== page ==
Remarks from Senator Ranzenhofer at Clarence American Legion Meeting on September 9th
Remarks from Senator Ranzenhofer at Clarence American Legion Meeting
September 9, 2009
Thank you Neil for selecting me as a guest speaker tonight. It’s nice to recognize so many familiar faces in the audience this evening. It’s great to be here in Clarence, rather than in Albany – that’s for sure. In fact, later this evening, I will travel back to Albany for special session tomorrow. I would like to take a few minutes to update you on some of my efforts on behalf of veterans and some of the major issues that I have been fighting for on your behalf in Albany.
I truly enjoy it when I have the opportunity to speak to veterans. Just two weeks ago, I had the opportunity to attend a Veterans Memorial Unveiling and Dedication Ceremony in Tonawanda, where, as you may have heard, Former Secretary of State, General Colin Powell spoke. I had the opportunity to talk with him and it was a wonderful ceremony to be a part of.
Veterans memorials such as the one being dedicated a few weeks ago in Tonawanda, monuments in Washington, D.C. – the National World War II Memorial, the Korean War Memorial, and Vietnam Veterans Wall – are not only symbols to illustrate our veterans’ dedication and service to our country, but more importantly, they truly ensure that future generations of Americans know and appreciate the sacrifice that so many veterans have given to their country.
On that note, I would like to thank you for your service to our country and especially for being a member of the American Legion. Since 1919, the American Legion has served to remind us and future generations of Americans how much veterans have given to our country to preserve our freedom. As your State Senator, I have focused on ensuring veterans are aware of the benefits that they are entitled to and raising awareness for the Purple Heart Stamp.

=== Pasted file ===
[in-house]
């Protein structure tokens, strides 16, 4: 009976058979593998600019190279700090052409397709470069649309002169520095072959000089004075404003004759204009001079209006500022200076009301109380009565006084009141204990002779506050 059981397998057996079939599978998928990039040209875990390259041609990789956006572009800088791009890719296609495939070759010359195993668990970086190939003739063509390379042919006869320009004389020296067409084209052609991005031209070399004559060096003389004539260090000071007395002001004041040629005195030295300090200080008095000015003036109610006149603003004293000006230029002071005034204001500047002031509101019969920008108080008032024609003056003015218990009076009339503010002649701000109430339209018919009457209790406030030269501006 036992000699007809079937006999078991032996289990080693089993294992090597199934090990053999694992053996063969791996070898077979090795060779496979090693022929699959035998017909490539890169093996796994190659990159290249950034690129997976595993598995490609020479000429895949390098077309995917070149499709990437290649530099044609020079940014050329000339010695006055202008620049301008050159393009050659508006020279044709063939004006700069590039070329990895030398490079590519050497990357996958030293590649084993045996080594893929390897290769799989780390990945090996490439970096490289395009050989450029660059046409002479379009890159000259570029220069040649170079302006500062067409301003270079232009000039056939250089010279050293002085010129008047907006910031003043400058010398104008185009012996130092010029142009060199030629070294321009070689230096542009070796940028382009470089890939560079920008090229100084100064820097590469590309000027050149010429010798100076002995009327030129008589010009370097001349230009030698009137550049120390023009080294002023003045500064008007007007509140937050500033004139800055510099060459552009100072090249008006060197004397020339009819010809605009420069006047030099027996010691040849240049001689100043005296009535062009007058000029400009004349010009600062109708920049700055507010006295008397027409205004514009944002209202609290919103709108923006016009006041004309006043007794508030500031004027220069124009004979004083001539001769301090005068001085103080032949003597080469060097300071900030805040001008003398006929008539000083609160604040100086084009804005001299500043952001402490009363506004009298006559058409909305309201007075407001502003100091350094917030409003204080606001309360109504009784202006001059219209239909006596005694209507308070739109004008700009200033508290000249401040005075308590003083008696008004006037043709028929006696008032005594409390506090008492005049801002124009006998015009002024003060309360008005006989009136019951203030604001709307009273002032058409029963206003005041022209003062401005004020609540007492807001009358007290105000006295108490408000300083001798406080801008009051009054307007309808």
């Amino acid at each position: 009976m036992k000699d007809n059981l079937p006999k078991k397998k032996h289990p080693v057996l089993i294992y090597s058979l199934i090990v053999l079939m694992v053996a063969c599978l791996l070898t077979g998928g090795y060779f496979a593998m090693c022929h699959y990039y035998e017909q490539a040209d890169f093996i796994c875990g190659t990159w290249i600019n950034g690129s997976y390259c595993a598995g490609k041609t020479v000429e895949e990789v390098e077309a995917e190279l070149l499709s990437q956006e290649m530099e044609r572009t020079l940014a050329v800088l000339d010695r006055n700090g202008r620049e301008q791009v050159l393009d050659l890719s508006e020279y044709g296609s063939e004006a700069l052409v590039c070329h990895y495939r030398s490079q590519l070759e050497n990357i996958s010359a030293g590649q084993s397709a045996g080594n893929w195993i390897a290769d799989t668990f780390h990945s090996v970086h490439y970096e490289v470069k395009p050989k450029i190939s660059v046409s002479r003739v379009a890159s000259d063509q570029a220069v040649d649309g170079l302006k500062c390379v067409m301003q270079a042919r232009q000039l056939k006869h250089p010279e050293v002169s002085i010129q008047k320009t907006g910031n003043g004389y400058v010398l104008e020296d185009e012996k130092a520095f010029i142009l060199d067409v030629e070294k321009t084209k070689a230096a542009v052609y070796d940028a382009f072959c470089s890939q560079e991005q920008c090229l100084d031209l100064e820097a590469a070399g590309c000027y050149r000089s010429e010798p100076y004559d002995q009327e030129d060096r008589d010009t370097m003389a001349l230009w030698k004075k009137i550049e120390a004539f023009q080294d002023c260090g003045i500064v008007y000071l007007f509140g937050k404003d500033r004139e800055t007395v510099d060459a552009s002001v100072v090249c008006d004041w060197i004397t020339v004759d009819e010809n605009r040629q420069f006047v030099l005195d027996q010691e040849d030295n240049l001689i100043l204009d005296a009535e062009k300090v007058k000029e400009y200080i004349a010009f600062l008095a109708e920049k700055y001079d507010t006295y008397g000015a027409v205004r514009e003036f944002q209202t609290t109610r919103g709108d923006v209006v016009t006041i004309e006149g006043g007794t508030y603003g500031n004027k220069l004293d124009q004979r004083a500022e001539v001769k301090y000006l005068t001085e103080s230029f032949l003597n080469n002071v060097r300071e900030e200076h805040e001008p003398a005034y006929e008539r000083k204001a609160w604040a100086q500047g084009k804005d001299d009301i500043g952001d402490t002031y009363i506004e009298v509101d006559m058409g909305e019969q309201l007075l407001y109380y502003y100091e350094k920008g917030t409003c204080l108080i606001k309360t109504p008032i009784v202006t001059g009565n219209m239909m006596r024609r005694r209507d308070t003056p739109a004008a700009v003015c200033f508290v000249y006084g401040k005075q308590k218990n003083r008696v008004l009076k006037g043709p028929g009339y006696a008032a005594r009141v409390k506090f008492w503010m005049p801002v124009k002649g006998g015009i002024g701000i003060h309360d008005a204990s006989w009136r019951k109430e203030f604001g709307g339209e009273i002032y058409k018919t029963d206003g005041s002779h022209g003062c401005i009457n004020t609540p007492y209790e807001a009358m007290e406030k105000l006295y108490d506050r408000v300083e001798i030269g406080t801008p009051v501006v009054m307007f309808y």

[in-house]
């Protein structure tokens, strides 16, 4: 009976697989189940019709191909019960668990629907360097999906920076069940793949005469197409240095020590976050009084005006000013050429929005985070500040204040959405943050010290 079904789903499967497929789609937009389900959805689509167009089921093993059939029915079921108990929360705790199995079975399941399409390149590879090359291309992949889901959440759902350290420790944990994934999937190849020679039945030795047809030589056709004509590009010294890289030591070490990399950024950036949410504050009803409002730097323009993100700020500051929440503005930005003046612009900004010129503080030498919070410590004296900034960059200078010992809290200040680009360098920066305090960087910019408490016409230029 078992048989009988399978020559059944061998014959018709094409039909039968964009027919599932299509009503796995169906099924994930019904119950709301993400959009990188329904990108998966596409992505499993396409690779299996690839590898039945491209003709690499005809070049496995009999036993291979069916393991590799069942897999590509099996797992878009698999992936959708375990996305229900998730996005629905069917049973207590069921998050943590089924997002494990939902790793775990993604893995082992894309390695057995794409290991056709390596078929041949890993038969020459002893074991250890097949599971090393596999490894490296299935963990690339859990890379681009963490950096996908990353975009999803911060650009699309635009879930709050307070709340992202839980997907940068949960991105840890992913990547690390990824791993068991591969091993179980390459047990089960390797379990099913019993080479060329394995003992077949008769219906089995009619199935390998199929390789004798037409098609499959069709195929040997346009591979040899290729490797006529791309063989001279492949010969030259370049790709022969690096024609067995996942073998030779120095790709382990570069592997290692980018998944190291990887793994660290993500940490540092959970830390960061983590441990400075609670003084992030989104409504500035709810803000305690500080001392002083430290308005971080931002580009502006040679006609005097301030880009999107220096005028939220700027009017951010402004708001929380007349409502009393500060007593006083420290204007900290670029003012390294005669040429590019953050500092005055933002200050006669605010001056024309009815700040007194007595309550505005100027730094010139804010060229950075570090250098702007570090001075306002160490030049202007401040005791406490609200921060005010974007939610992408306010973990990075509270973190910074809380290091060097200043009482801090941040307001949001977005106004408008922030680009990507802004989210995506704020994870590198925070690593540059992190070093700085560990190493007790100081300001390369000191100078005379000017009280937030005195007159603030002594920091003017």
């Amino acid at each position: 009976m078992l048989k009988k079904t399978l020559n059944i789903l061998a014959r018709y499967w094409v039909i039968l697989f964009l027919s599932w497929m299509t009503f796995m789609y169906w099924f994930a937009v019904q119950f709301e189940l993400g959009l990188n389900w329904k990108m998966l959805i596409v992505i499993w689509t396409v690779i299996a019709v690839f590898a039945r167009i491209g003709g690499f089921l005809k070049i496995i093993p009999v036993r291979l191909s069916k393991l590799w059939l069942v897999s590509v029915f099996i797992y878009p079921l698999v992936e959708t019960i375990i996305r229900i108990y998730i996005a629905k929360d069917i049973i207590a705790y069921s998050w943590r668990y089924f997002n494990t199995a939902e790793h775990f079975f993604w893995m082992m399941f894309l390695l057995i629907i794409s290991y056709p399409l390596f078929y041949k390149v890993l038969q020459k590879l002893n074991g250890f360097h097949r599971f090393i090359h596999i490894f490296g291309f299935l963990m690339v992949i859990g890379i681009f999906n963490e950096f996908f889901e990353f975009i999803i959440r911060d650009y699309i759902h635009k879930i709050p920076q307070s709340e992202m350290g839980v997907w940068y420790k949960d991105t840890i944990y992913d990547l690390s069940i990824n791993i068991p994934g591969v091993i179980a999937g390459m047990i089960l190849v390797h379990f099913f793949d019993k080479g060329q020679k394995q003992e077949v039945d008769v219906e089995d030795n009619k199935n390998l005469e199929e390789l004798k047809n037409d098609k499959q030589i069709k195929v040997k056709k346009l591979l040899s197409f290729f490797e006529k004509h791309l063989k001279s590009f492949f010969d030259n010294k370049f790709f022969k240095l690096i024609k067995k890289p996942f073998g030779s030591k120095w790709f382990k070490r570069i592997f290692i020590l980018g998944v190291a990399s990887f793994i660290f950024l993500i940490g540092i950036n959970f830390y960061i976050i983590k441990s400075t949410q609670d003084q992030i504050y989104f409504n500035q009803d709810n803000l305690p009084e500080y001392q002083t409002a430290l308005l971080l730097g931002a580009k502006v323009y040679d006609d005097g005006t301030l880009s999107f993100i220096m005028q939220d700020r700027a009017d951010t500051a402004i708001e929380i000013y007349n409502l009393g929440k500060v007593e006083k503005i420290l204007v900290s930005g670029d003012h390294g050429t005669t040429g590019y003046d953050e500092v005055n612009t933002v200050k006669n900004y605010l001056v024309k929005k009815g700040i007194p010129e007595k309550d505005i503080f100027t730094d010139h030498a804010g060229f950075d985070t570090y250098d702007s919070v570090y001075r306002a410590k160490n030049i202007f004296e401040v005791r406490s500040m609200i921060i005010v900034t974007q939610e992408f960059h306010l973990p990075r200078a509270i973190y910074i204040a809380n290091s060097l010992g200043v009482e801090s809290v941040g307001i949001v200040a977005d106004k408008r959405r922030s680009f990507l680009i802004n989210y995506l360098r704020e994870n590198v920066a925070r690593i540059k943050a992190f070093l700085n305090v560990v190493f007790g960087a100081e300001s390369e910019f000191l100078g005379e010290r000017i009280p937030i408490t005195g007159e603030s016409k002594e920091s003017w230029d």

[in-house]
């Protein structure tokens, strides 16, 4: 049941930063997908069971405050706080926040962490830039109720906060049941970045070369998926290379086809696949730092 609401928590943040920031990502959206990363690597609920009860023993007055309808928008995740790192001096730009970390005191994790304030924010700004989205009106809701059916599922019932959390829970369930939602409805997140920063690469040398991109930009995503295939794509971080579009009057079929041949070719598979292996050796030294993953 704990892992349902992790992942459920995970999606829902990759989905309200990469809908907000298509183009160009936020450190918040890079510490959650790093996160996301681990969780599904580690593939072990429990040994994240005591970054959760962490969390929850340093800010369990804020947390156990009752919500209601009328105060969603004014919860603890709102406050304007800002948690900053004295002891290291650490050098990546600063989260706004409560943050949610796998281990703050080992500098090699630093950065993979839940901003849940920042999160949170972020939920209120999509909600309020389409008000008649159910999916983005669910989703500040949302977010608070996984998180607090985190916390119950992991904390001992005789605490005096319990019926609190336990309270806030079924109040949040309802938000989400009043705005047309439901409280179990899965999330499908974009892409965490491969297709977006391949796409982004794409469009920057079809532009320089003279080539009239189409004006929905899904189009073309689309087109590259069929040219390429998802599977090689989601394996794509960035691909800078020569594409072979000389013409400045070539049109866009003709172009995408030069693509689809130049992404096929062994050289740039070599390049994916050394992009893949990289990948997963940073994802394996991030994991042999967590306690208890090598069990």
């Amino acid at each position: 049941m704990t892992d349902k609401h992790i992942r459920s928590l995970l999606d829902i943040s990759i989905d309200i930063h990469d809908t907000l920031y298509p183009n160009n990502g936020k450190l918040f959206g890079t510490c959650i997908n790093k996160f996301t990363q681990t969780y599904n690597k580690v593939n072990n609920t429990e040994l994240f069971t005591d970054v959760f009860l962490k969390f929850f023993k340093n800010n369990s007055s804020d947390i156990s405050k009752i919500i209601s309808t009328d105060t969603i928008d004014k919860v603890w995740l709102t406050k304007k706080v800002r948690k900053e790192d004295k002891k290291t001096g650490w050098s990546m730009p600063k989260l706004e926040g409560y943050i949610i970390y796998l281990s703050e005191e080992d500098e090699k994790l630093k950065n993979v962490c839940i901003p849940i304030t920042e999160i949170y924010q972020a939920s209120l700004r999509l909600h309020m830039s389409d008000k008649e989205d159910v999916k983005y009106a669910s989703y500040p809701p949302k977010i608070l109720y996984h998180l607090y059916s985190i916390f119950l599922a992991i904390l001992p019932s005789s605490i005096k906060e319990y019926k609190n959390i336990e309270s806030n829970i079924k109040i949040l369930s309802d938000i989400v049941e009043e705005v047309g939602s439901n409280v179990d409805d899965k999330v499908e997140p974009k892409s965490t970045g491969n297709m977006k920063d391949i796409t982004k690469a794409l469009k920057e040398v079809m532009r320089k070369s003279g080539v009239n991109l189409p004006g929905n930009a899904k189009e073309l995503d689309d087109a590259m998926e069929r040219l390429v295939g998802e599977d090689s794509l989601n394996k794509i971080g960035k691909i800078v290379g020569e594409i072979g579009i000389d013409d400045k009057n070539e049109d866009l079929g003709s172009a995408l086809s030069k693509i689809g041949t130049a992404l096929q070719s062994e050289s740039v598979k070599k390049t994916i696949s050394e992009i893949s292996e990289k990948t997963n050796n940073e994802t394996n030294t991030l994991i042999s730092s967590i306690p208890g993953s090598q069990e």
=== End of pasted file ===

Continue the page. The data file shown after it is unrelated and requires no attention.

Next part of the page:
Last May, Erie County Director of Veterans Service Patrick Welch and I hosted a Veterans Outreach Program at the Harlem Road Community Center in Amherst. It’s so important that veterans be made aware of all the benefits they have earned. The outreach program helped to ensure that our veterans and their families have access to all the programs and services which are available. You have earned them.
Representatives from the Erie County Veterans Service Agency, Vietnam Veterans of America, the VA Hospital and the New York State Department of Labor were on hand to offer information and answer questions. The turnout was just fantastic; over 50 veterans, their spouses and family members attended the program. The event was such a success that we have begun planning another similar veterans outreach program for November.
Another issue that I have been promoting for our veterans is making the Purple Heart Stamp a forever stamp. As you may know, General George Washington established the Purple Heart in 1782. Since then, over 1.7 million service men and women have received the world’s oldest military honor still awarded today.
Earlier this year, I wrote a letter to Postmaster General John Potter, requesting the United States Postal Service issue the Purple Heart stamp as a permanent Forever Stamp. This way, when postal rates increase, the Purple Heart stamp will not have to be re-issued at the new price and we can all be assured that the Postal Service will continue production of the stamp.
The Purple Heart stamp is one more tribute to those service men and women who have bravely defended the liberty and freedom for which our country stands. It publicly commemorates all of those who have been killed or wounded in battle and the democratic principles for which they fought.